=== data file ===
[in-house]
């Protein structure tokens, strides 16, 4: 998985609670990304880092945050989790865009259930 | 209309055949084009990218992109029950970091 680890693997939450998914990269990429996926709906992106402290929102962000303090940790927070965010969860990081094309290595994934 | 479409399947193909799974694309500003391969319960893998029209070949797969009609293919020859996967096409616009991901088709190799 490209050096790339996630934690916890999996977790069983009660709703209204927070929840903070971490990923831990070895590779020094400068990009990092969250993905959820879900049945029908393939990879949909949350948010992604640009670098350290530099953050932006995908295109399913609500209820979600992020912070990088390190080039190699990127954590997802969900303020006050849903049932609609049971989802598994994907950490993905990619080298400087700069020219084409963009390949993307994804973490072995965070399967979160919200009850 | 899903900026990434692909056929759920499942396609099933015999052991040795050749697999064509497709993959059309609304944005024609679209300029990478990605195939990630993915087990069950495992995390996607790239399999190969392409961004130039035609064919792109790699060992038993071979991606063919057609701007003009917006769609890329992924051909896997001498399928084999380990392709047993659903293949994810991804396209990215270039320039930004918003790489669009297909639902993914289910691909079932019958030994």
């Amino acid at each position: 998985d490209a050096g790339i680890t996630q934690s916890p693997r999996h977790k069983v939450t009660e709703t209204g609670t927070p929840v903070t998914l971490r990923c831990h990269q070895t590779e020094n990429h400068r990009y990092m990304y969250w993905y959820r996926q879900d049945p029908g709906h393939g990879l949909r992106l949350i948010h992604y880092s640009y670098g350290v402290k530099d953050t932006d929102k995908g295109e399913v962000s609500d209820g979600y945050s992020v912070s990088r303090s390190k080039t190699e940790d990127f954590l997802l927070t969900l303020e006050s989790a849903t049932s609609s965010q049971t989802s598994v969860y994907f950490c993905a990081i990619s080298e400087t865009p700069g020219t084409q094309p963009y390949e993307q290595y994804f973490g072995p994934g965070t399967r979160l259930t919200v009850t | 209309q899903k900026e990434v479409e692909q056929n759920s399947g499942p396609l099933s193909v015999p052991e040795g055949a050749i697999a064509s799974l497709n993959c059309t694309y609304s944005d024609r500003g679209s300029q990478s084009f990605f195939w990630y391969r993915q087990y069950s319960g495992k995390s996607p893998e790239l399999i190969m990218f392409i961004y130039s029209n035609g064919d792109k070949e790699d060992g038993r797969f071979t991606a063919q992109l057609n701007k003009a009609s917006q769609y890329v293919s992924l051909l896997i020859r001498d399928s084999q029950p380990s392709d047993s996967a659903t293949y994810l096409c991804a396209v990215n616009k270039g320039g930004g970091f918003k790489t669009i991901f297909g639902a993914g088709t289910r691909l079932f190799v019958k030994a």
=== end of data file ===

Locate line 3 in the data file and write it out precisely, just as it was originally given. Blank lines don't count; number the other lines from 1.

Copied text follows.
């Amino acid at each position: 998985d490209a050096g790339i680890t996630q934690s916890p693997r999996h977790k069983v939450t009660e709703t209204g609670t927070p929840v903070t998914l971490r990923c831990h990269q070895t590779e020094n990429h400068r990009y990092m990304y969250w993905y959820r996926q879900d049945p029908g709906h393939g990879l949909r992106l949350i948010h992604y880092s640009y670098g350290v402290k530099d953050t932006d929102k995908g295109e399913v962000s609500d209820g979600y945050s992020v912070s990088r303090s390190k080039t190699e940790d990127f954590l997802l927070t969900l303020e006050s989790a849903t049932s609609s965010q049971t989802s598994v969860y994907f950490c993905a990081i990619s080298e400087t865009p700069g020219t084409q094309p963009y390949e993307q290595y994804f973490g072995p994934g965070t399967r979160l259930t919200v009850t | 209309q899903k900026e990434v479409e692909q056929n759920s399947g499942p396609l099933s193909v015999p052991e040795g055949a050749i697999a064509s799974l497709n993959c059309t694309y609304s944005d024609r500003g679209s300029q990478s084009f990605f195939w990630y391969r993915q087990y069950s319960g495992k995390s996607p893998e790239l399999i190969m990218f392409i961004y130039s029209n035609g064919d792109k070949e790699d060992g038993r797969f071979t991606a063919q992109l057609n701007k003009a009609s917006q769609y890329v293919s992924l051909l896997i020859r001498d399928s084999q029950p380990s392709d047993s996967a659903t293949y994810l096409c991804a396209v990215n616009k270039g320039g930004g970091f918003k790489t669009i991901f297909g639902a993914g088709t289910r691909l079932f190799v019958k030994a």